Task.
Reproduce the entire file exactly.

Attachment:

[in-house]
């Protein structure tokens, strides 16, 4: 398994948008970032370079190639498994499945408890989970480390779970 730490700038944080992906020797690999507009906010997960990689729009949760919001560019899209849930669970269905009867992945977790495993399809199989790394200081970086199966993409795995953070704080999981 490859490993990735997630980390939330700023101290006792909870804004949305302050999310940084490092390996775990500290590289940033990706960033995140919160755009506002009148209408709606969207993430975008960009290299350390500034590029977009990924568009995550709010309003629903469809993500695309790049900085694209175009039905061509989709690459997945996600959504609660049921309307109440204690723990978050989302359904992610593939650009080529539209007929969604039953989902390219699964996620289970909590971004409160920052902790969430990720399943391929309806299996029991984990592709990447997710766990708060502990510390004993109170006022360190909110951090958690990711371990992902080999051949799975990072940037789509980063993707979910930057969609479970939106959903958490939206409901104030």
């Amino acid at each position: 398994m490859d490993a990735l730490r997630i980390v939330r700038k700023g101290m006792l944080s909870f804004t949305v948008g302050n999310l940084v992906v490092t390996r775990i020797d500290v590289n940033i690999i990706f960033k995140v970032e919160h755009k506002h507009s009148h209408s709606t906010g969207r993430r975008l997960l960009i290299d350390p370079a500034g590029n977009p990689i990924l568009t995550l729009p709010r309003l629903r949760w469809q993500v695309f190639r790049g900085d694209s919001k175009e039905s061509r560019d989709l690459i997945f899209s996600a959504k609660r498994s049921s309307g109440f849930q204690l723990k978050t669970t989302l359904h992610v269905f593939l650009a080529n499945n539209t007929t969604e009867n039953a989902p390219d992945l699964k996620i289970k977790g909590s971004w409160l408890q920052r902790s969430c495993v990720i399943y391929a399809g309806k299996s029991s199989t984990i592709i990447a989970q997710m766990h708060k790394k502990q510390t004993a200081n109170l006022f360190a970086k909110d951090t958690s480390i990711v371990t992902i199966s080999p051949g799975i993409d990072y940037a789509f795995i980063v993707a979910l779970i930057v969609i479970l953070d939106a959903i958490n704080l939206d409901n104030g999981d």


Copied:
[in-house]
């Protein structure tokens, strides 16, 4: 398994948008970032370079190639498994499945408890989970480390779970 730490700038944080992906020797690999507009906010997960990689729009949760919001560019899209849930669970269905009867992945977790495993399809199989790394200081970086199966993409795995953070704080999981 490859490993990735997630980390939330700023101290006792909870804004949305302050999310940084490092390996775990500290590289940033990706960033995140919160755009506002009148209408709606969207993430975008960009290299350390500034590029977009990924568009995550709010309003629903469809993500695309790049900085694209175009039905061509989709690459997945996600959504609660049921309307109440204690723990978050989302359904992610593939650009080529539209007929969604039953989902390219699964996620289970909590971004409160920052902790969430990720399943391929309806299996029991984990592709990447997710766990708060502990510390004993109170006022360190909110951090958690990711371990992902080999051949799975990072940037789509980063993707979910930057969609479970939106959903958490939206409901104030």
């Amino acid at each position: 398994m490859d490993a990735l730490r997630i980390v939330r700038k700023g101290m006792l944080s909870f804004t949305v948008g302050n999310l940084v992906v490092t390996r775990i020797d500290v590289n940033i690999i990706f960033k995140v970032e919160h755009k506002h507009s009148h209408s709606t906010g969207r993430r975008l997960l960009i290299d350390p370079a500034g590029n977009p990689i990924l568009t995550l729009p709010r309003l629903r949760w469809q993500v695309f190639r790049g900085d694209s919001k175009e039905s061509r560019d989709l690459i997945f899209s996600a959504k609660r498994s049921s309307g109440f849930q204690l723990k978050t669970t989302l359904h992610v269905f593939l650009a080529n499945n539209t007929t969604e009867n039953a989902p390219d992945l699964k996620i289970k977790g909590s971004w409160l408890q920052r902790s969430c495993v990720i399943y391929a399809g309806k299996s029991s199989t984990i592709i990447a989970q997710m766990h708060k790394k502990q510390t004993a200081n109170l006022f360190a970086k909110d951090t958690s480390i990711v371990t992902i199966s080999p051949g799975i993409d990072y940037a789509f795995i980063v993707a979910l779970i930057v969609i479970l953070d939106a959903i958490n704080l939206d409901n104030g999981d």